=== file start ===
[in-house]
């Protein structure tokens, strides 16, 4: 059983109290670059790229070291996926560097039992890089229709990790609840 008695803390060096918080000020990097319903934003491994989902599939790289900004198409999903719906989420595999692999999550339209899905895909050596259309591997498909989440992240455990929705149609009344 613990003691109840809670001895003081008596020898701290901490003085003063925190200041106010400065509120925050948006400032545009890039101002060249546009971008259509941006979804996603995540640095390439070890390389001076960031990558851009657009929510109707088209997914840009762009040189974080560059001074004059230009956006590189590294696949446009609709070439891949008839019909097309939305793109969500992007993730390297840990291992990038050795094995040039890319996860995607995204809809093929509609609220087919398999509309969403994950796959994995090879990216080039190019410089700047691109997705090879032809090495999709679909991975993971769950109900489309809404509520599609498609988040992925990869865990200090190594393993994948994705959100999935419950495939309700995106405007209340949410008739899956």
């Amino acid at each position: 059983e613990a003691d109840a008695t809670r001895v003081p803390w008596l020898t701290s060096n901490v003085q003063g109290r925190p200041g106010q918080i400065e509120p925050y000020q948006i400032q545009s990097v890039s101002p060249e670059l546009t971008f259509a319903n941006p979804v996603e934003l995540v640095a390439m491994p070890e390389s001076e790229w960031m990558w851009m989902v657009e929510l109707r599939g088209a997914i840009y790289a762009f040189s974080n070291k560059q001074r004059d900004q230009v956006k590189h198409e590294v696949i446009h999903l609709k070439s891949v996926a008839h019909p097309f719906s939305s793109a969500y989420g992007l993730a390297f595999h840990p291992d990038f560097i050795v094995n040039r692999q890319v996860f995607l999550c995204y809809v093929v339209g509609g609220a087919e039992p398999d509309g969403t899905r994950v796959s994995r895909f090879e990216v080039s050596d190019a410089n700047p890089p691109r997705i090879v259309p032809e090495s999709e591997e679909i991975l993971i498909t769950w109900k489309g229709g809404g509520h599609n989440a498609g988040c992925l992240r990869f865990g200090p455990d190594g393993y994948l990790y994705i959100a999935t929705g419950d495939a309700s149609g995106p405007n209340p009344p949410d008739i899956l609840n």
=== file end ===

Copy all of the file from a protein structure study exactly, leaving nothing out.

[in-house]
């Protein structure tokens, strides 16, 4: 059983109290670059790229070291996926560097039992890089229709990790609840 008695803390060096918080000020990097319903934003491994989902599939790289900004198409999903719906989420595999692999999550339209899905895909050596259309591997498909989440992240455990929705149609009344 613990003691109840809670001895003081008596020898701290901490003085003063925190200041106010400065509120925050948006400032545009890039101002060249546009971008259509941006979804996603995540640095390439070890390389001076960031990558851009657009929510109707088209997914840009762009040189974080560059001074004059230009956006590189590294696949446009609709070439891949008839019909097309939305793109969500992007993730390297840990291992990038050795094995040039890319996860995607995204809809093929509609609220087919398999509309969403994950796959994995090879990216080039190019410089700047691109997705090879032809090495999709679909991975993971769950109900489309809404509520599609498609988040992925990869865990200090190594393993994948994705959100999935419950495939309700995106405007209340949410008739899956």
């Amino acid at each position: 059983e613990a003691d109840a008695t809670r001895v003081p803390w008596l020898t701290s060096n901490v003085q003063g109290r925190p200041g106010q918080i400065e509120p925050y000020q948006i400032q545009s990097v890039s101002p060249e670059l546009t971008f259509a319903n941006p979804v996603e934003l995540v640095a390439m491994p070890e390389s001076e790229w960031m990558w851009m989902v657009e929510l109707r599939g088209a997914i840009y790289a762009f040189s974080n070291k560059q001074r004059d900004q230009v956006k590189h198409e590294v696949i446009h999903l609709k070439s891949v996926a008839h019909p097309f719906s939305s793109a969500y989420g992007l993730a390297f595999h840990p291992d990038f560097i050795v094995n040039r692999q890319v996860f995607l999550c995204y809809v093929v339209g509609g609220a087919e039992p398999d509309g969403t899905r994950v796959s994995r895909f090879e990216v080039s050596d190019a410089n700047p890089p691109r997705i090879v259309p032809e090495s999709e591997e679909i991975l993971i498909t769950w109900k489309g229709g809404g509520h599609n989440a498609g988040c992925l992240r990869f865990g200090p455990d190594g393993y994948l990790y994705i959100a999935t929705g419950d495939a309700s149609g995106p405007n209340p009344p949410d008739i899956l609840n």